Greater tsunami risk from Southern California quake, study finds

An earthquake along the California coast could pose a greater tsunami threat to the Ventura area than previously understood, according to a new study published Tuesday by UC Riverside and U.S. Geological Survey scientists.

Published in the journal Geophysical Research Letters, a publication of the American Geophysical Union, the study found that tsunami floodwaters could reach points in the Ventura vicinity beyond the area currently marked in California’s official tsunami inundation map. Tsunami wave heights could approach as high as 20 feet in the Ventura Harbor and Channel Islands Beach area near Oxnard.

A California Geological Survey official said the agency will study the report. The agency is in the midst of creating a second edition of tsunami inundation maps after publishing the first version about six years ago.

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The latest study comes amid new focus on the earthquake faults that stretch deep under the earth in the Santa Barbara and Ventura areas. Previously, some seismic experts thought that faults in this area posed only a moderate threat. But research in recent years suggests that they are connected in a way that could cause a magnitude-7.7 to 8.1 earthquake.


The latest study focuses on a hypothetical scenario in which a magnitude-7.7 earthquake begins nine miles under the Earth’s surface, under the mountains northeast of Santa Barbara.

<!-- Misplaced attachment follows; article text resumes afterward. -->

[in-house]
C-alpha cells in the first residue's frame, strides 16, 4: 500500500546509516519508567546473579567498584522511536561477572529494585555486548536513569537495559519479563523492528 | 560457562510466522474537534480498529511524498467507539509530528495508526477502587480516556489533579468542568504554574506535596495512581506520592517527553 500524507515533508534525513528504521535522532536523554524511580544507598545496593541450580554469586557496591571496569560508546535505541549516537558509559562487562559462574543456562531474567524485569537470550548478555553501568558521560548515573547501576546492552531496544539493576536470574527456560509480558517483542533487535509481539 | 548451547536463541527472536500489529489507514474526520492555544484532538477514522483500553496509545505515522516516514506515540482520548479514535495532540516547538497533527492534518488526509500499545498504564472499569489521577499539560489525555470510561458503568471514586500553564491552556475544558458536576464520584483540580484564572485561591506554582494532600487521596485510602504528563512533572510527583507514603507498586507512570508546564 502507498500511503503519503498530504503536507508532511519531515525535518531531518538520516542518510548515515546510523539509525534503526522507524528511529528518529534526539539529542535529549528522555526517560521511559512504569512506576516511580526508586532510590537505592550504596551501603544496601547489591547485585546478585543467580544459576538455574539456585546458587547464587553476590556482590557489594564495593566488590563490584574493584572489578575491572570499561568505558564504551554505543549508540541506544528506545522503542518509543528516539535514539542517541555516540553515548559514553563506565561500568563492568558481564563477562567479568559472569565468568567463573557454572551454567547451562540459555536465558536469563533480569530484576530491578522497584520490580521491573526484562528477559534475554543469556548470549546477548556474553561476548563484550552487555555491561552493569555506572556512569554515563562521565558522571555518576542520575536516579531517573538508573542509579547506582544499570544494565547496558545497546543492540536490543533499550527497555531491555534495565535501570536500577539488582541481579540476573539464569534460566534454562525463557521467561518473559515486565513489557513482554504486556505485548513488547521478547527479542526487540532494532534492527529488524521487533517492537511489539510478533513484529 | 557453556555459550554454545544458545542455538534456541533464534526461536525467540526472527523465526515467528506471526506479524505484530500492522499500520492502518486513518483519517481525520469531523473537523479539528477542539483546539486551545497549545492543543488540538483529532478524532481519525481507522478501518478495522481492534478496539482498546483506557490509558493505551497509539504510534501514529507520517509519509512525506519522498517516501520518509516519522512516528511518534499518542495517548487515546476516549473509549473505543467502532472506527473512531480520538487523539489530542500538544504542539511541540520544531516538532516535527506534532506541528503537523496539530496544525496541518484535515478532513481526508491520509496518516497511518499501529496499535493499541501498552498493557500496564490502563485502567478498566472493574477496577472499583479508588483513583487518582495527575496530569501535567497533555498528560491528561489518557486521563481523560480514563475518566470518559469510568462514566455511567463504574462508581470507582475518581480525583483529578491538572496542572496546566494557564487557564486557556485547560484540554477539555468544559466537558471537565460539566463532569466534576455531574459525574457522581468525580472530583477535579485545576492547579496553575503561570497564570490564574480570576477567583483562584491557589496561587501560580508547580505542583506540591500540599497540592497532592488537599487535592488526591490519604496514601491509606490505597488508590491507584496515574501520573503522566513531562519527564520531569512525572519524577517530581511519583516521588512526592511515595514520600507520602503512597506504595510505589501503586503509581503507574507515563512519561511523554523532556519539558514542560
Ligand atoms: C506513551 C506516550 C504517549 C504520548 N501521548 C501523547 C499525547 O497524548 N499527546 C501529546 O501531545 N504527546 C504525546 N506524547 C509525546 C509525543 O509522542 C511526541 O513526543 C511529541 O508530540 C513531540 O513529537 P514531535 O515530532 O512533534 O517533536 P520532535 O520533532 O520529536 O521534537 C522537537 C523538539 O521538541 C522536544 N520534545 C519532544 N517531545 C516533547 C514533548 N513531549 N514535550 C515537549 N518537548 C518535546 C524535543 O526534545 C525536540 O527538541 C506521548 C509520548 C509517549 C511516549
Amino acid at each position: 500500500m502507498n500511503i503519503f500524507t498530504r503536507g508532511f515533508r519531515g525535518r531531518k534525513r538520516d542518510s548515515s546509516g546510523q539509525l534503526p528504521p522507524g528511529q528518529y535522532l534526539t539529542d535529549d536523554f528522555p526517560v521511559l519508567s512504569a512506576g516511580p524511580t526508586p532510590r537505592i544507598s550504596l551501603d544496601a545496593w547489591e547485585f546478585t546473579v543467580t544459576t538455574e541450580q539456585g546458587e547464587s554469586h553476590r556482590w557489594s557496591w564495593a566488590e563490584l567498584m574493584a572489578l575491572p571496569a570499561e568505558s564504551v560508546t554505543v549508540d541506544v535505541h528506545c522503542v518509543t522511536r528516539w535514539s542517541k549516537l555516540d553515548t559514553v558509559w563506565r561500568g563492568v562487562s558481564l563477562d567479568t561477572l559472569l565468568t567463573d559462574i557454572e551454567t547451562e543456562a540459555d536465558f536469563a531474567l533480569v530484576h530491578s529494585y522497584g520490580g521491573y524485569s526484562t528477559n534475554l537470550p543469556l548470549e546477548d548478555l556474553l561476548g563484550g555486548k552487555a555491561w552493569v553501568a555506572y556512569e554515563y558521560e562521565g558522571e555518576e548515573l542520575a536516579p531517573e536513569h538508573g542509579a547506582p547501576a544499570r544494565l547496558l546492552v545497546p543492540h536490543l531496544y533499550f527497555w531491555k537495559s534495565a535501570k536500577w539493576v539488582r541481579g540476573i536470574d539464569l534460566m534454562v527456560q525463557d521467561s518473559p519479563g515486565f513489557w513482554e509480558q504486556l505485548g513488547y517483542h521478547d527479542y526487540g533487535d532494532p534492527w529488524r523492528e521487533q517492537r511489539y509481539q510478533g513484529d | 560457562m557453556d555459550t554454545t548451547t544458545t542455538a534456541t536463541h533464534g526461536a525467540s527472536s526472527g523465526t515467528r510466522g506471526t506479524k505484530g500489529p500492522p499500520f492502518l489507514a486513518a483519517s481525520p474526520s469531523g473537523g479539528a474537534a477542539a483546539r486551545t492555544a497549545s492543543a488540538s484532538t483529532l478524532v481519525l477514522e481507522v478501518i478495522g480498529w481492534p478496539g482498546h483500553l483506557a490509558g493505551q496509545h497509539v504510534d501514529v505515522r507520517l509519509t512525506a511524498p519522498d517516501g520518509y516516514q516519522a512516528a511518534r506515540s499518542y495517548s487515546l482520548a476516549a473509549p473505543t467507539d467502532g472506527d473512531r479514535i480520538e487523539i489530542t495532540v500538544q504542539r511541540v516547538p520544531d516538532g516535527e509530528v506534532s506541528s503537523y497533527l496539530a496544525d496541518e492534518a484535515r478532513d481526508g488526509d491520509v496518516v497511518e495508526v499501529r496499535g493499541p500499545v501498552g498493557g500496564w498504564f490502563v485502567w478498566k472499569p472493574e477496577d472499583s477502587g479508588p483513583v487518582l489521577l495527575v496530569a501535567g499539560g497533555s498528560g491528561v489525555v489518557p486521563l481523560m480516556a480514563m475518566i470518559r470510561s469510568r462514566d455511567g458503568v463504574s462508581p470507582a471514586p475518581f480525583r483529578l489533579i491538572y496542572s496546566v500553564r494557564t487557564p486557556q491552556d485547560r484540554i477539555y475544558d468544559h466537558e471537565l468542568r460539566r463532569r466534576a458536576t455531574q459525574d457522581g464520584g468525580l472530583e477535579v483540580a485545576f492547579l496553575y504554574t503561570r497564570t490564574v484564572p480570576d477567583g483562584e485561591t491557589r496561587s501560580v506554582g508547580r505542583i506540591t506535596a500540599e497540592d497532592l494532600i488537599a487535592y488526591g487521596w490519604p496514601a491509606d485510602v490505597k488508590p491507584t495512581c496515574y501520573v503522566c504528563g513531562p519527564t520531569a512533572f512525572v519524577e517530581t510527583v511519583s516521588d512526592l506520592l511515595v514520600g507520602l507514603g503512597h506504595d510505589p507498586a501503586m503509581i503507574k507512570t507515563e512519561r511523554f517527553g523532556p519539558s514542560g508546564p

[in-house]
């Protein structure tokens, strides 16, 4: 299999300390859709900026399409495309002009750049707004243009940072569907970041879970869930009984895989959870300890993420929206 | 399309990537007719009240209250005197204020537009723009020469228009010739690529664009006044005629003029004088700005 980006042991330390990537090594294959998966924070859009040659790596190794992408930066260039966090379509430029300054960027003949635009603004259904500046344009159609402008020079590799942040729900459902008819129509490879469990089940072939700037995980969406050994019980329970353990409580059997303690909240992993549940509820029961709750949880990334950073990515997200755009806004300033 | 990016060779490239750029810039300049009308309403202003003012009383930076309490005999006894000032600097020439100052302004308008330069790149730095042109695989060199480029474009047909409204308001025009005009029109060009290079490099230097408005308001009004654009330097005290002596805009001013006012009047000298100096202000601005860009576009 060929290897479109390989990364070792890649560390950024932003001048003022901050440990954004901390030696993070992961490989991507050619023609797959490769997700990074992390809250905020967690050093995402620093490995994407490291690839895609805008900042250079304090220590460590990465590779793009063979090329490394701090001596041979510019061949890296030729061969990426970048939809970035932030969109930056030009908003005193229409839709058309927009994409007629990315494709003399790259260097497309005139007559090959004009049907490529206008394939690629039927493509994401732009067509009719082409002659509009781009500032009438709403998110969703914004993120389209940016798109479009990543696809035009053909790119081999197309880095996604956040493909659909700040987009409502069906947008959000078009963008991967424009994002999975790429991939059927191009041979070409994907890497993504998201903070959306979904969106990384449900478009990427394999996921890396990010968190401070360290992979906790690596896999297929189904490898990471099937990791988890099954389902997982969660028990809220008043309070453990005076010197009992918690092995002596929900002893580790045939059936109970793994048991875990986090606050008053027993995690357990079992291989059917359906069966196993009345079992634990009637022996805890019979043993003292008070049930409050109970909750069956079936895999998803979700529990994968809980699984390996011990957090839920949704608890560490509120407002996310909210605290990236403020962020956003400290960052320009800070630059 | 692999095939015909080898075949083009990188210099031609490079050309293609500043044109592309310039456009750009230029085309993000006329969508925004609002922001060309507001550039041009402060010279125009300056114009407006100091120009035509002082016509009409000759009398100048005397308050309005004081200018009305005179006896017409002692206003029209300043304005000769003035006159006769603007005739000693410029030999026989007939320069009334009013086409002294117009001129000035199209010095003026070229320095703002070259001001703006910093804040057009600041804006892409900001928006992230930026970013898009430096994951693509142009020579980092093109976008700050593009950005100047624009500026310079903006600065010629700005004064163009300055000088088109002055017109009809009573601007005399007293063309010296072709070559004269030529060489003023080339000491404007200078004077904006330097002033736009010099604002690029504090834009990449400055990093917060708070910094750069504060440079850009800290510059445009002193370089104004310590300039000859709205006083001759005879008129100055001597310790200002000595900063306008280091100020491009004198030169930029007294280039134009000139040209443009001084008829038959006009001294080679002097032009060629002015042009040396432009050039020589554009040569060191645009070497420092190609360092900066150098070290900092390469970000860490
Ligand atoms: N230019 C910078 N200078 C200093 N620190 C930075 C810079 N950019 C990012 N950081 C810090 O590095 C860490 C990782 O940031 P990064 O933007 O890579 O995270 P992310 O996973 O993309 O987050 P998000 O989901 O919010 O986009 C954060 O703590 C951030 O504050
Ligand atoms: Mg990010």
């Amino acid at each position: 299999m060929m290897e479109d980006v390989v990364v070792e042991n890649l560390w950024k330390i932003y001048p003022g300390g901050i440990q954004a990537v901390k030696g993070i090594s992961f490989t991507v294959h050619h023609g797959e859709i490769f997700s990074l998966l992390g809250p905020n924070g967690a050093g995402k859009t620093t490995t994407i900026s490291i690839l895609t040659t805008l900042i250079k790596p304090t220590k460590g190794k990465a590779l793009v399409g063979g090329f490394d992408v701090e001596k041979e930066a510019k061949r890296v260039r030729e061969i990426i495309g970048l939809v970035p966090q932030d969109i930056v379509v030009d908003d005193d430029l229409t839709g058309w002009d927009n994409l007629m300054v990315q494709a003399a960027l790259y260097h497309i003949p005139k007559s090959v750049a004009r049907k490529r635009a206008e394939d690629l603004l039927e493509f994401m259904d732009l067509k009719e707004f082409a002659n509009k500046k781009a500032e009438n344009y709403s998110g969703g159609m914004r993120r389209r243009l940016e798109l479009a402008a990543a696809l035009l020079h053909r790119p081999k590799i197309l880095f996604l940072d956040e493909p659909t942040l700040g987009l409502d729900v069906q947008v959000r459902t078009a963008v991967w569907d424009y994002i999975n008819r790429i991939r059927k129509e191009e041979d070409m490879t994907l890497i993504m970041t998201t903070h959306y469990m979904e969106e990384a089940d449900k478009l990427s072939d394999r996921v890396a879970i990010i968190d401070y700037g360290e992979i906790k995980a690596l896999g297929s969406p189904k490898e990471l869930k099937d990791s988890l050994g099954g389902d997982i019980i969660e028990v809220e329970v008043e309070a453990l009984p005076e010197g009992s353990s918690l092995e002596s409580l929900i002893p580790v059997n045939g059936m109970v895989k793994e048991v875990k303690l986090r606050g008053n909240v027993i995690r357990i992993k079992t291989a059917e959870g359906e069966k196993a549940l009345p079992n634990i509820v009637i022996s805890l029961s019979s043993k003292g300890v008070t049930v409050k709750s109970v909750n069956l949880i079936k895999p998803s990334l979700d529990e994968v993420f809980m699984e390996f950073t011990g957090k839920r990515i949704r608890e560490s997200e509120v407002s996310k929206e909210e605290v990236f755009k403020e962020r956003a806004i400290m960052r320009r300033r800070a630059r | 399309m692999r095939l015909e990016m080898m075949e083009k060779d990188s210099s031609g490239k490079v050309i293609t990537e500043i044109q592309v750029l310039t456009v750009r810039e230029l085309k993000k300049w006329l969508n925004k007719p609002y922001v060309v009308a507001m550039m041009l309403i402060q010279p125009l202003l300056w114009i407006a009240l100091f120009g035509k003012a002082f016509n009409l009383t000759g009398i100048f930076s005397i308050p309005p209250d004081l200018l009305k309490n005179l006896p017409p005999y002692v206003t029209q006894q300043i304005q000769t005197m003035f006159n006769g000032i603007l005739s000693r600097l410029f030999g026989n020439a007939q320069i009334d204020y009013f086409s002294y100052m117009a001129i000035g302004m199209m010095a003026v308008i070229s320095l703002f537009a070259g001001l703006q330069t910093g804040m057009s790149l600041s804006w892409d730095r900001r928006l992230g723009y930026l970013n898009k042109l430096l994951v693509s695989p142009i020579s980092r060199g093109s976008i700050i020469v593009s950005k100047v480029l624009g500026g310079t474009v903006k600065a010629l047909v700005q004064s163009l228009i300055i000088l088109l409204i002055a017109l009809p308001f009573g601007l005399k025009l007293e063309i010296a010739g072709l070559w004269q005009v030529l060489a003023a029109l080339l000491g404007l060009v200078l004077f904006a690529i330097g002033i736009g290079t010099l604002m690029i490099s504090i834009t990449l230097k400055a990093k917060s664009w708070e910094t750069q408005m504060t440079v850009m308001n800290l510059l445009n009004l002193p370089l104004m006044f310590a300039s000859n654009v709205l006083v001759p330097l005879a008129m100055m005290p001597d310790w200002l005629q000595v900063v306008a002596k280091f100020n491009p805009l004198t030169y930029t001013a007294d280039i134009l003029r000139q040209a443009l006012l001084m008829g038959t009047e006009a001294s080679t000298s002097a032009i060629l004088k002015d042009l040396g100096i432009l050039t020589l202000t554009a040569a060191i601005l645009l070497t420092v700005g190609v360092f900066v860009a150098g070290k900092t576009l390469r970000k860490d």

The earthquake starts on a deep fault – the Lower Red Mountain fault – then moves to the shallower Pitas Point fault under the Pacific Ocean. The earthquake thrusts up the earth north of the fault, lifting up the seafloor permanently and creating a tsunami.

Tsunami waves then spread northward and southward. Santa Barbara itself is largely protected from tsunami by coastal bluffs, but parts of the Ventura and Oxnard areas are particularly at risk -- especially in neighborhoods around the ports at sea level.

“Ventura and Oxnard have lower-lying topography. That region is flatter than other regions around it,” said Kenny Ryan, the lead author of the study and a geophysics graduate student at UC Riverside. “It’s kind of a bad place to have a tsunami propagate into, because a tsunami can propagate into lower-lying lands easier than they can steeper ones.”

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The authors of the study emphasized the report’s limitations. It's only one model of where the tsunami floodwaters would actually go, and there’s no guarantee of destruction if you’re on the wrong side of the line, and no guarantee of safety if you’re on the inland side of the line.

“The real idea from this paper is to start a discussion on doing a more comprehensive analysis of this region,” Ryan said.

Studying how far tsunami waves could travel inland in California is a fairly new subject in the state. It was only about six years ago that the state published maps of areas that could be flooded by tsunami.